• Having been to both, here is my take. I know full well going to Disney that it is for kids and it is “not so scary”. What I found with Disney’s what that it really lacked atmosphere and theming. I don’t think the candy, “special” fireworks, and a parade warranted a $60 special event pass. Heck, over at Hollywood studios you get just about all that with Frozen and Star Wars weekends.

    Universal does Halloween better and Disney does Christmas better.

    • I do enjoy some of the things Universal does with Christmas (Grinchmas is great) I think they definitely could take advantage of their access to Christmas movies to really offer some interesting things. Agree that across the board Disney does Christmas exceptionally well.

  • Hi Derek,
    Normally you definitely TREAT us, but this post must surely be a TRICK!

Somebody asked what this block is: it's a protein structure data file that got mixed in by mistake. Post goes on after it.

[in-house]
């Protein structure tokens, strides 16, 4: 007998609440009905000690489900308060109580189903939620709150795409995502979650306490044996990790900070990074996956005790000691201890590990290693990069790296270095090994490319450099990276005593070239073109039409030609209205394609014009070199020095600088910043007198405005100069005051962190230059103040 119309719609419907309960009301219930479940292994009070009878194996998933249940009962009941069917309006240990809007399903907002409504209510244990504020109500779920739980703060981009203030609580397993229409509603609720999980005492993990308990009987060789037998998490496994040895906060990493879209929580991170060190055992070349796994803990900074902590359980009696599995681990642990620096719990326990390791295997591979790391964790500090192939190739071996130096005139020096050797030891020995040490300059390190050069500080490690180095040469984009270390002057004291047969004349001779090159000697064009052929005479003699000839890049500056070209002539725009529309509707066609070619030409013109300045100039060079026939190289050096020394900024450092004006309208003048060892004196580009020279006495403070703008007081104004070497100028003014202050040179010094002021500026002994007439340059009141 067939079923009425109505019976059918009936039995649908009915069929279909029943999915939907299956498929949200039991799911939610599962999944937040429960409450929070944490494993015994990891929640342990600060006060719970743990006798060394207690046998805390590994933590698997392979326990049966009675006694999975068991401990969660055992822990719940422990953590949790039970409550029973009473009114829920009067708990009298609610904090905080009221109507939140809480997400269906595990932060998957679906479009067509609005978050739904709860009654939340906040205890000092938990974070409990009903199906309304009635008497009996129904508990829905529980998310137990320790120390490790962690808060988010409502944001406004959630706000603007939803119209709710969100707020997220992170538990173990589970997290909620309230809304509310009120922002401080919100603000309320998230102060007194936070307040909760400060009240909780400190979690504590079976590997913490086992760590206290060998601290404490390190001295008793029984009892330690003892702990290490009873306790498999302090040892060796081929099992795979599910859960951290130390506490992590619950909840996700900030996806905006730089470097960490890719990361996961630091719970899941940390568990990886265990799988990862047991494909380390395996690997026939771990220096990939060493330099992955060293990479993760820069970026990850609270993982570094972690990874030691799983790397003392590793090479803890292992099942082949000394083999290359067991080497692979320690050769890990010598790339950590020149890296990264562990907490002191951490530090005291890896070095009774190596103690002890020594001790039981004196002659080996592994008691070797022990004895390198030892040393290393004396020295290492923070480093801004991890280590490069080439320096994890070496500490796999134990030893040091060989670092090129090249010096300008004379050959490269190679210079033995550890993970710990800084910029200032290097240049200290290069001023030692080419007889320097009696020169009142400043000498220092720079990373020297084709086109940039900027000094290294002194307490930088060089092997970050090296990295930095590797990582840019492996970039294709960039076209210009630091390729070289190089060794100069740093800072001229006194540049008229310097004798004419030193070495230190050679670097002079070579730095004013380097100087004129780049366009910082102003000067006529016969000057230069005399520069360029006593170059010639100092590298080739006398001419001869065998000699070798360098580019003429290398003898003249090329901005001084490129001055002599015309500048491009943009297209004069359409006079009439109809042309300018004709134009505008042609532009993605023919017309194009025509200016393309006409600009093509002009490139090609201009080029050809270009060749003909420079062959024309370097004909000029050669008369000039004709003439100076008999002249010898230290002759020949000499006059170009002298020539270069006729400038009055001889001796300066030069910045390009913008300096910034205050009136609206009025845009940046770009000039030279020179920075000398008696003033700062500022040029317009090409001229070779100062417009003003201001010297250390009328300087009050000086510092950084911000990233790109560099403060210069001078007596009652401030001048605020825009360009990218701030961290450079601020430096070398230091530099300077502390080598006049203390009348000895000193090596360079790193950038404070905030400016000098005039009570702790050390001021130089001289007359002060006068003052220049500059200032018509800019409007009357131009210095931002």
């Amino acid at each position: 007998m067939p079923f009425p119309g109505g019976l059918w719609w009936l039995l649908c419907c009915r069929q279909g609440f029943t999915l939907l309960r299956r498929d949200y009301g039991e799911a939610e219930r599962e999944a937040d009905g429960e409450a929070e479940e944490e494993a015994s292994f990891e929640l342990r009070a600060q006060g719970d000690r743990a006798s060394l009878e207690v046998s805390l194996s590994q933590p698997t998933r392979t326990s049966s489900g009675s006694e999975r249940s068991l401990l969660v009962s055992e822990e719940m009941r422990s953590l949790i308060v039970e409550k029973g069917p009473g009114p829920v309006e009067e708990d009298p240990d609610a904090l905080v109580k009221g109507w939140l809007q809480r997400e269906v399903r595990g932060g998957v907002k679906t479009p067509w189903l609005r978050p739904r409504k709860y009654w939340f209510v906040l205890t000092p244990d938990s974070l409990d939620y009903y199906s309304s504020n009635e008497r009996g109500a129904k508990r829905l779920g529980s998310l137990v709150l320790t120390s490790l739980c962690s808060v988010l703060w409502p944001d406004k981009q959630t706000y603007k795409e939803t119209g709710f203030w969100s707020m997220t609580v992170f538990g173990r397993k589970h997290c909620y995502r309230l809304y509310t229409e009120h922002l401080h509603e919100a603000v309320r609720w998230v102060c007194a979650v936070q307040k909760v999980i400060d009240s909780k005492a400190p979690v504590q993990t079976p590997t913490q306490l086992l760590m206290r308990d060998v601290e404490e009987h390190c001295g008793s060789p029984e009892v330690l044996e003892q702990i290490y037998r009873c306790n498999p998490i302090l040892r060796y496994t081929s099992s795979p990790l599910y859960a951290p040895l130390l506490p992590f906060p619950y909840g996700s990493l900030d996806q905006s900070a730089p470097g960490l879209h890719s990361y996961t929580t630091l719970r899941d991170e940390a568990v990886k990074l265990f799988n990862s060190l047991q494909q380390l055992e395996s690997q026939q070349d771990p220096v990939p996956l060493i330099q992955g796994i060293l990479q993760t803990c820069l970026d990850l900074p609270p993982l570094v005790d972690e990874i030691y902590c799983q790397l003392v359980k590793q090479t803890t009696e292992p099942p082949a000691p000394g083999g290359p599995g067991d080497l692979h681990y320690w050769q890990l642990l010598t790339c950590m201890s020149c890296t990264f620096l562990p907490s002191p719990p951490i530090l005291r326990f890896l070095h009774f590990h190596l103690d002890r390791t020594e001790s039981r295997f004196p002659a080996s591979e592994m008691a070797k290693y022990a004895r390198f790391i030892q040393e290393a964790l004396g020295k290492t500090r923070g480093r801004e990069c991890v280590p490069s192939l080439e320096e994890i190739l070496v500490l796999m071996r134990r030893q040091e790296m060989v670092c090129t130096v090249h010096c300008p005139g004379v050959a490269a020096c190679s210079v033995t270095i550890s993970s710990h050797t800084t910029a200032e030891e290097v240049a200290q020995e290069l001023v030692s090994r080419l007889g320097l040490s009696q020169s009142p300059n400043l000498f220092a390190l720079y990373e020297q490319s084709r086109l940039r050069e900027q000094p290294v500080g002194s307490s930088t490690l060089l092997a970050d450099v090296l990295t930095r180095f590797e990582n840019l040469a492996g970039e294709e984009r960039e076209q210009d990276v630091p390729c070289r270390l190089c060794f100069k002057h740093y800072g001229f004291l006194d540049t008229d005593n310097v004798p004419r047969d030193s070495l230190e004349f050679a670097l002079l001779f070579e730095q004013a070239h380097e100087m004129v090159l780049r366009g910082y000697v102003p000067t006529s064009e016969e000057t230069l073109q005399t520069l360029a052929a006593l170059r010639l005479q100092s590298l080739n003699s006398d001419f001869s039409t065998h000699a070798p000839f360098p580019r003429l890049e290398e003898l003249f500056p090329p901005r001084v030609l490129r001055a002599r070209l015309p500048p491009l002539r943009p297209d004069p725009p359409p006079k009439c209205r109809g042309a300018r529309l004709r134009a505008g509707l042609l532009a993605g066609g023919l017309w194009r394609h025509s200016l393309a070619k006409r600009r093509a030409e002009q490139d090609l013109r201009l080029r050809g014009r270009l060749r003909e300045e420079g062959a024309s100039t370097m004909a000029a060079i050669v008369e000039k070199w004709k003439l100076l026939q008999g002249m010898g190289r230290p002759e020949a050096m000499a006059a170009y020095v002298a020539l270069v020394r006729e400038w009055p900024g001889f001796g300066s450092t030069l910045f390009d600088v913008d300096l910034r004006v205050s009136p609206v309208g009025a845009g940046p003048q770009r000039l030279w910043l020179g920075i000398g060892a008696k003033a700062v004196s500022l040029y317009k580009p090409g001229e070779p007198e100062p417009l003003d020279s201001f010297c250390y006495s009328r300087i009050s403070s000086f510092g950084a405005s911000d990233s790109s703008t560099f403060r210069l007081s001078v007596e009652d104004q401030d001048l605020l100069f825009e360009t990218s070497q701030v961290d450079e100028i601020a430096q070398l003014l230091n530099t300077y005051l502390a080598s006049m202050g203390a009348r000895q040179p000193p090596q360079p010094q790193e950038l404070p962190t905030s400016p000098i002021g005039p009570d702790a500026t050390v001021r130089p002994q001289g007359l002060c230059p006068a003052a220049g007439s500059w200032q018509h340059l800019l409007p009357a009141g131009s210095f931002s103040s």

My mouth dropped open when I read the title of the post.
    So much so, that I didn’t even bother to read it for a few days until just now.

    With 8, 12 and 14 year olds, I know that comparing MNSSHP & HHN is just like comparing Pumpkins to Bobbing Apples.

    Have you been at the Pumpkin Beer Derek?
    Are you under some kind of holiday spell?

  • I understand your point about Universal offering special deals for residents and AP holders but it’s certainly because they have to. If Disney wasn’t bringing in the crowds at their current prices they would have to offer more deals but based on the number of sell out MNSSHPs already, it seems they are doing very well at their current price point. The truth is Disney gets the lion share of the market of people and families traveling to Orlando specifically to participate in Halloween at a park. Universal seems to be trying to capitalize on people who are already in the area and are interested in repeat visits rather than destination trips.